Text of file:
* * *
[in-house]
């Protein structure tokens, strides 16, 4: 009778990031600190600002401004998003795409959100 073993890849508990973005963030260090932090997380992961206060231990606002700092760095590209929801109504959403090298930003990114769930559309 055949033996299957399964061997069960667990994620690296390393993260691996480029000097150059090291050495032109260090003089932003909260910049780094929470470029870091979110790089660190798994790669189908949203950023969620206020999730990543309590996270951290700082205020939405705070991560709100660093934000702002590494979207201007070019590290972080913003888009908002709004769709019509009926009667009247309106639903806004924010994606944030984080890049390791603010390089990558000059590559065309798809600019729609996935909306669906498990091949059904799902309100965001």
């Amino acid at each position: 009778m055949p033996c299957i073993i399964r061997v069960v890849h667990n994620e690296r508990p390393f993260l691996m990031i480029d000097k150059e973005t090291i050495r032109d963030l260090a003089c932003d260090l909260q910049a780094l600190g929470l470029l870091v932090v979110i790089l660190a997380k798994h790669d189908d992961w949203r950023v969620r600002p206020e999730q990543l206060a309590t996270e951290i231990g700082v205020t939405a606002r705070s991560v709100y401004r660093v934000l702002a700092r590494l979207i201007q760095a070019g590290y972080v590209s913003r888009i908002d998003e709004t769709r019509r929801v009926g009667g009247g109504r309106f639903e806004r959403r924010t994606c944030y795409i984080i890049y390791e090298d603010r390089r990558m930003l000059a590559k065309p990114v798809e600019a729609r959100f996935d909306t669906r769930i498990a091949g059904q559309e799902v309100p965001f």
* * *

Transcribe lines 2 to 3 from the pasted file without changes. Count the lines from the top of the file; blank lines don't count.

């Protein structure tokens, strides 16, 4: 009778990031600190600002401004998003795409959100 073993890849508990973005963030260090932090997380992961206060231990606002700092760095590209929801109504959403090298930003990114769930559309 055949033996299957399964061997069960667990994620690296390393993260691996480029000097150059090291050495032109260090003089932003909260910049780094929470470029870091979110790089660190798994790669189908949203950023969620206020999730990543309590996270951290700082205020939405705070991560709100660093934000702002590494979207201007070019590290972080913003888009908002709004769709019509009926009667009247309106639903806004924010994606944030984080890049390791603010390089990558000059590559065309798809600019729609996935909306669906498990091949059904799902309100965001």
């Amino acid at each position: 009778m055949p033996c299957i073993i399964r061997v069960v890849h667990n994620e690296r508990p390393f993260l691996m990031i480029d000097k150059e973005t090291i050495r032109d963030l260090a003089c932003d260090l909260q910049a780094l600190g929470l470029l870091v932090v979110i790089l660190a997380k798994h790669d189908d992961w949203r950023v969620r600002p206020e999730q990543l206060a309590t996270e951290i231990g700082v205020t939405a606002r705070s991560v709100y401004r660093v934000l702002a700092r590494l979207i201007q760095a070019g590290y972080v590209s913003r888009i908002d998003e709004t769709r019509r929801v009926g009667g009247g109504r309106f639903e806004r959403r924010t994606c944030y795409i984080i890049y390791e090298d603010r390089r990558m930003l000059a590559k065309p990114v798809e600019a729609r959100f996935d909306t669906r769930i498990a091949g059904q559309e799902v309100p965001f």